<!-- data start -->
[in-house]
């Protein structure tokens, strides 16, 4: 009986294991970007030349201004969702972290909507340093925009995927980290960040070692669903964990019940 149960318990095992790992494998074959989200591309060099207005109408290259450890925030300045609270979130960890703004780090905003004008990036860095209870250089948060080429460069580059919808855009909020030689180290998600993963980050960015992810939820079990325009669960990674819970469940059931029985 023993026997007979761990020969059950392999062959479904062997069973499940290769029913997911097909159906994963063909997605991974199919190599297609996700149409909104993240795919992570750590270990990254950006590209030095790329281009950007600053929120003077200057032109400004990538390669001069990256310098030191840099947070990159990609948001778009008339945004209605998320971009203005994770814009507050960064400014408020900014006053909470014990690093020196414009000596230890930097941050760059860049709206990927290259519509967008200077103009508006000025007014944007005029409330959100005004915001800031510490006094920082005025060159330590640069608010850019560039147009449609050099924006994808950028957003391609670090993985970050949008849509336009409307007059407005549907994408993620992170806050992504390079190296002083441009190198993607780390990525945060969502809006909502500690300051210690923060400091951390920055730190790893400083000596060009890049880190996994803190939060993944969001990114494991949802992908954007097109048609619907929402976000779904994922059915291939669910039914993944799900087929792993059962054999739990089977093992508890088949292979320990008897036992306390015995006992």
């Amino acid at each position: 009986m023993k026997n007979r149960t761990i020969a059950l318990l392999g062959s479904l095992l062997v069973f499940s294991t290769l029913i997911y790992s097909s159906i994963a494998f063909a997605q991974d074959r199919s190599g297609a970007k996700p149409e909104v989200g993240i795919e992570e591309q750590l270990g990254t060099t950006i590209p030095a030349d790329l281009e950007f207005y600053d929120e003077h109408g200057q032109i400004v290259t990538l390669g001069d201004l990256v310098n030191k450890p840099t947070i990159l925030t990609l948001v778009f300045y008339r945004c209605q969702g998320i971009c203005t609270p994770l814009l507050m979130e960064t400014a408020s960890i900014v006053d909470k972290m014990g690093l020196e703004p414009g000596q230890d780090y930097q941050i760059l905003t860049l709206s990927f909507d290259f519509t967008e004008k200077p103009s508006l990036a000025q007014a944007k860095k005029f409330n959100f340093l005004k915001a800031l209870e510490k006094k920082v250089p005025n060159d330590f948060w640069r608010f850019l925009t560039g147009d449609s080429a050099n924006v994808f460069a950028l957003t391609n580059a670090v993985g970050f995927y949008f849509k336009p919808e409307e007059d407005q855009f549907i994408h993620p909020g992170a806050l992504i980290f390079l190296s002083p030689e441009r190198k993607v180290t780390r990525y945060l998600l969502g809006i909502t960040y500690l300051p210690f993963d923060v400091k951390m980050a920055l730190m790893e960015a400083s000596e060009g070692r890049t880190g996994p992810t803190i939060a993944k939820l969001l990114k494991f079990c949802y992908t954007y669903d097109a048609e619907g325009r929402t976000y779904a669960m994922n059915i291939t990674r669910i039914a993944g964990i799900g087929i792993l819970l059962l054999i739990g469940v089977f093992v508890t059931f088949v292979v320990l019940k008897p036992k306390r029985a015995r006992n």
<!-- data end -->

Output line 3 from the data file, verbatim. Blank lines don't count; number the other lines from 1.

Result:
């Amino acid at each position: 009986m023993k026997n007979r149960t761990i020969a059950l318990l392999g062959s479904l095992l062997v069973f499940s294991t290769l029913i997911y790992s097909s159906i994963a494998f063909a997605q991974d074959r199919s190599g297609a970007k996700p149409e909104v989200g993240i795919e992570e591309q750590l270990g990254t060099t950006i590209p030095a030349d790329l281009e950007f207005y600053d929120e003077h109408g200057q032109i400004v290259t990538l390669g001069d201004l990256v310098n030191k450890p840099t947070i990159l925030t990609l948001v778009f300045y008339r945004c209605q969702g998320i971009c203005t609270p994770l814009l507050m979130e960064t400014a408020s960890i900014v006053d909470k972290m014990g690093l020196e703004p414009g000596q230890d780090y930097q941050i760059l905003t860049l709206s990927f909507d290259f519509t967008e004008k200077p103009s508006l990036a000025q007014a944007k860095k005029f409330n959100f340093l005004k915001a800031l209870e510490k006094k920082v250089p005025n060159d330590f948060w640069r608010f850019l925009t560039g147009d449609s080429a050099n924006v994808f460069a950028l957003t391609n580059a670090v993985g970050f995927y949008f849509k336009p919808e409307e007059d407005q855009f549907i994408h993620p909020g992170a806050l992504i980290f390079l190296s002083p030689e441009r190198k993607v180290t780390r990525y945060l998600l969502g809006i909502t960040y500690l300051p210690f993963d923060v400091k951390m980050a920055l730190m790893e960015a400083s000596e060009g070692r890049t880190g996994p992810t803190i939060a993944k939820l969001l990114k494991f079990c949802y992908t954007y669903d097109a048609e619907g325009r929402t976000y779904a669960m994922n059915i291939t990674r669910i039914a993944g964990i799900g087929i792993l819970l059962l054999i739990g469940v089977f093992v508890t059931f088949v292979v320990l019940k008897p036992k306390r029985a015995r006992n």